Mindfulness Practice for Election Night

Mindfulness Practice for Election Night

I remember election night 2016, which coincided with an IJS meditation teacher training
retreat. At first glance, it might seem dissonant to bring an election with all of its
emotion, spin, and hype into the retreat experience. However, at the Institute we have
the conviction that if our practice is going to be real it must be accessible and operative
in real life–no matter what the circumstances.

We sat at Brandeis Bardin, and watched the PBS coverage of the election. Every 20
minutes or so I rang a bell, we muted and covered the projection, and just sat together
for a few minutes. It was quite surreal and challenging to be in that strong container of
practice while also watching the election coverage. We all felt an intensity of emotion
that evening, compounded by the long hours of meditation leading up to election night.

However, as I’ve understood upon reflection, it was importantly and truly in the spirit of
our practice. It would have been easier and in many ways preferable to have not been on
retreat for that election, but it was also a powerful way of meeting the moment as it is,
with bravery and integrity to the principles of our practice. I am proud of the courage
and dedication of all the participants in the JMMTT program that year, as well as of our
staff. We all held each other up in real ways.

I believe that the fundamentals of what we did that night are good guidelines for all of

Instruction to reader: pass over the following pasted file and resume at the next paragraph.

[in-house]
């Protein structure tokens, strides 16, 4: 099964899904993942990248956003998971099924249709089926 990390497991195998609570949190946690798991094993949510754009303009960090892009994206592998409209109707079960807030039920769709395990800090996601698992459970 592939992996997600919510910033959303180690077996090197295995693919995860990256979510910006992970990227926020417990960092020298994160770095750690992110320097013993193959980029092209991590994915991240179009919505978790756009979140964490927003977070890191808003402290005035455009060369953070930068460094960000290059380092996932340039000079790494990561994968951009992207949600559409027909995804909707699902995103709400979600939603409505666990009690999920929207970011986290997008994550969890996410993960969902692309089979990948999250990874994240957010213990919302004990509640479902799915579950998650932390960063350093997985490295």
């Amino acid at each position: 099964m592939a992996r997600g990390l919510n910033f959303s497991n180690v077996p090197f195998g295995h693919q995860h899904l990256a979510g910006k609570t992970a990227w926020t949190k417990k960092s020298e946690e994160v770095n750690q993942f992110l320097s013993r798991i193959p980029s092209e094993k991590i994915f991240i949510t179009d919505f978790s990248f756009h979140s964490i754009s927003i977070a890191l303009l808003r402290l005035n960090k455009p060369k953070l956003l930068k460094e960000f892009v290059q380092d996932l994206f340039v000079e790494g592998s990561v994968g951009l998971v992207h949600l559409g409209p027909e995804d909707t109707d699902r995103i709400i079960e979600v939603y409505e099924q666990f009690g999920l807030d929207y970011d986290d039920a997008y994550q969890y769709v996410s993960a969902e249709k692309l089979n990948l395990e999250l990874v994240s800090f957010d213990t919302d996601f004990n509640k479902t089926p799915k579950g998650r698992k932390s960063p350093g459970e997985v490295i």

us to practice in the midst of this season, including on election night.

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Mindfulness Practice for Election Night

Prayers to Recite Before Voting

Below we offer three prayers for you to choose from, to be recited before voting. We recommend reciting your prayer(s) of choice immediately before casting your ballot as a way to ground your kavvanah (intention) for voting. The first was written by Rabbi Sam Feinsmith of the Institute for Jewish Spirituality. The second, an improvised variation on the Kaddish, was composed by the beloved eighteenth-century Hasidic teacher Rabbi Levi Yitzchak of Berdichev as a protest against the Czar. The third is a prayer for peace composed by Rabbi Nachman of Breslov, another influential Hasidic teacher and a contemporary of Rabbi Levi Yitzchak. If the length of the first prayer is a hindrance, you may choose as your prayer a few paragraphs that speak to your heart.

Read the three prayers